Business owners are often so focused on the day-to-day tasks that they fail to consider the future. But taking some time to step back and look ahead can help you factor your expectations for retirement into both your business structure and your exit strategy, says Dave Kucharski, a financial planner with Dorman Farrell, an affiliate of Skylight Financial Group located in Medina, Ohio.
“The goal is to get business owners thinking forward and thinking about where they want to be and when they want to be there,” says Kucharski. “The business is typically a tool to help its owners get to their goals and aspirations. Much like someone has a job to build their savings, the business is their investment, their income and their tool for getting to their retirement or other goals.”
Smart Business spoke with Kucharski about how to plan for a future exit from your business in a way that allows you to meet your goals.
How can a business owner get started with planning?
There are some small things you can do now that can have a big impact on your future. Start thinking and mapping out your vision for what you want in your future. It always helps to have a clearly defined destination and plan, versus just dealing with issue after issue on a day-to-day basis without an end in sight. Many business owners get caught up in the day-to-day management and growth of their company, but fail to look forward to their personal future until it’s upon them. It’s not always the case, but a lot of business owners think more about the business than they do about their own personal goals.
How can a business owner determine realistic expectations for retirement?
Sitting down with an adviser is a great start. A good adviser will force a business owner to put down on paper and thoroughly consider their long-term goals, and then explain the paths available to help reach those goals. By creating a road map, the adviser and business owner can together figure out aspects of retirement that the owner may not have considered. One thing many business owners fail to consider is that while they are working, the company is paying for many of their benefits. They’re still paying taxes on that income, but it’s not showing up on their personal income statements. The company may pay for their cars, insurances, trips for business purposes; even smaller ticket items like cell phones are also paid for by the company. When you look at a realistic retirement number, you have to bring those numbers back into the personal planning side because you won’t have the business to pay for them.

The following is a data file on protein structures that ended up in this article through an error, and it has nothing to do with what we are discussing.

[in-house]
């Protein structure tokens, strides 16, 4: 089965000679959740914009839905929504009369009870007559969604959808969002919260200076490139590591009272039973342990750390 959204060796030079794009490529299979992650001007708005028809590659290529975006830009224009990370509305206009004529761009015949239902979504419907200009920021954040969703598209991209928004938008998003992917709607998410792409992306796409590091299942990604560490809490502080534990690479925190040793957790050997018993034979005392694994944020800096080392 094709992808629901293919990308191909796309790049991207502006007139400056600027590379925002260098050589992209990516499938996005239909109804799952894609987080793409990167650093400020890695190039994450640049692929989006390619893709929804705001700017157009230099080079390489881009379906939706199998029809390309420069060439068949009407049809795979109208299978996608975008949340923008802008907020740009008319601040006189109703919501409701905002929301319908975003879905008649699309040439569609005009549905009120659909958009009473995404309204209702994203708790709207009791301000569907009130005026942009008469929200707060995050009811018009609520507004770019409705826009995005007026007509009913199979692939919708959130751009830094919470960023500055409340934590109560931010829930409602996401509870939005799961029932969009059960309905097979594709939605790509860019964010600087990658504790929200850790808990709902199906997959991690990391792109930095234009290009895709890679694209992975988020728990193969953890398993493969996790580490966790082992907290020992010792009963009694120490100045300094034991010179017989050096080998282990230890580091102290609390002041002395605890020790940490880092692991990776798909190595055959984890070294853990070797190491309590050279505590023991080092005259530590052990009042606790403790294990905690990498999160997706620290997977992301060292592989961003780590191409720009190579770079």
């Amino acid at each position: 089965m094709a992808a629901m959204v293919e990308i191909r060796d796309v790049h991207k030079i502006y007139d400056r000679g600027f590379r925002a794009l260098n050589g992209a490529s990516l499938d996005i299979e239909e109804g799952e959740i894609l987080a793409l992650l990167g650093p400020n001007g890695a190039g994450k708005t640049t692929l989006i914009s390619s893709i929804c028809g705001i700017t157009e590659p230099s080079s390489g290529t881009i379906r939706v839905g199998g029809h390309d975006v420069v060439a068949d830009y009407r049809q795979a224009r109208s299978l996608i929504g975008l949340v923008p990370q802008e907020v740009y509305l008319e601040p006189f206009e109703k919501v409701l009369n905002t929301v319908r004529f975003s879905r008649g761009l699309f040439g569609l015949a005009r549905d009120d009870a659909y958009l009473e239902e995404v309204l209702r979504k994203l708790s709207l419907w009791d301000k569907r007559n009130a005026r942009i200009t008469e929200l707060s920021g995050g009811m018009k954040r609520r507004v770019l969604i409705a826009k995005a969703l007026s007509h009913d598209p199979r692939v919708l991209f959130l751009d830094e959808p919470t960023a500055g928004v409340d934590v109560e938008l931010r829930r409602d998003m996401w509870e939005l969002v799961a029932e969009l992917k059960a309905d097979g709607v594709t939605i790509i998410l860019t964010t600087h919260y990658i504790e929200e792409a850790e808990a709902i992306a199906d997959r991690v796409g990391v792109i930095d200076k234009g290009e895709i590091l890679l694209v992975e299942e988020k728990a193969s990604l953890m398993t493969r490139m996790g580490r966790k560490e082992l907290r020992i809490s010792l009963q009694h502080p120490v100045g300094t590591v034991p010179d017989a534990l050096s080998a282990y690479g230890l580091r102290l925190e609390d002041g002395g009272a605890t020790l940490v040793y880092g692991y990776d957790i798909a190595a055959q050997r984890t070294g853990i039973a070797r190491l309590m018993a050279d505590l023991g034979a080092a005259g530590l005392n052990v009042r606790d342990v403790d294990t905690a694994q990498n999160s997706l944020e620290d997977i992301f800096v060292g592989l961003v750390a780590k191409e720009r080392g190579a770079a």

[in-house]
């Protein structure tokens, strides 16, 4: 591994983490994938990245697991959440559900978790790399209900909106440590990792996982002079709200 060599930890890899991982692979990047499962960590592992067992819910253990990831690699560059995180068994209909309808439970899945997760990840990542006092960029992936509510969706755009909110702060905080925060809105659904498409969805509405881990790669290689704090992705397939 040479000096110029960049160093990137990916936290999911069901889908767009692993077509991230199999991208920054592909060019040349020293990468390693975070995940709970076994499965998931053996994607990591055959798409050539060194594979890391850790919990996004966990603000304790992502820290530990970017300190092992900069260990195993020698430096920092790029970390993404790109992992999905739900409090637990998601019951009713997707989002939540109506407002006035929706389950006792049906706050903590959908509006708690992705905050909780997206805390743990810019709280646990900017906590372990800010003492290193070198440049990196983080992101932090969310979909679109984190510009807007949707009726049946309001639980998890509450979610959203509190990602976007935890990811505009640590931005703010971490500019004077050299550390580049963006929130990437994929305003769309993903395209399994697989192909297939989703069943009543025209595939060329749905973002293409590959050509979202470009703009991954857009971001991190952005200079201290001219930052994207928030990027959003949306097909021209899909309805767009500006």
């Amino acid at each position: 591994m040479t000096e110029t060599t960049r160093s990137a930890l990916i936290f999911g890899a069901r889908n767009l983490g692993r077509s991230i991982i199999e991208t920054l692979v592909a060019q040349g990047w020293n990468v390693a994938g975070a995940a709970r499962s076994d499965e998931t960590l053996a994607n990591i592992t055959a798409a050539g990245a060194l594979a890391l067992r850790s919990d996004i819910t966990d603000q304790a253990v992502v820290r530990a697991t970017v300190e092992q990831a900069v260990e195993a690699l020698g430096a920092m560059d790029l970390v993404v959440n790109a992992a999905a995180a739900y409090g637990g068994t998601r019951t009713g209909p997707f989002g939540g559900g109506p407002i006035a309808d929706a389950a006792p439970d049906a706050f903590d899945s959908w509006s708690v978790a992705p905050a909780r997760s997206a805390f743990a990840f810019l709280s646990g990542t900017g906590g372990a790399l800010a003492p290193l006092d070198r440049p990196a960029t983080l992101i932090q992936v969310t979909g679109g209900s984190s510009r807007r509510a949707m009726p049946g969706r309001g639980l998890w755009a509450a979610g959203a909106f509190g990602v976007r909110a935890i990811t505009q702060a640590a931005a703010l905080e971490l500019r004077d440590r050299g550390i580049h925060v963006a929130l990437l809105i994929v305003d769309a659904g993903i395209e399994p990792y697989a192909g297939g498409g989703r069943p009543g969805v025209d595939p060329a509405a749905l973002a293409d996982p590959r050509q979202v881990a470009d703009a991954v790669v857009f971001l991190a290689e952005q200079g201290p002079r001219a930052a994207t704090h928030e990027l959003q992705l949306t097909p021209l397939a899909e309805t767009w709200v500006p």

What are some major differences that you see with business owners?
Generally, I see owners fall into three different categories. The first type is a business owner that has created a business based solely on their capabilities. An example of this would be a consultant, or independent professional (lawyer, accountant, doctor, etc). In that case, the business is a tool to generate income, which needs to be used to build personal retirement assets because the business itself isn’t going to be a large nest egg for retirement. In some circumstances there is a ‘sellable’ product, like a book of business, but it may not generate enough revenue when sold to pay for the owner’s retirement.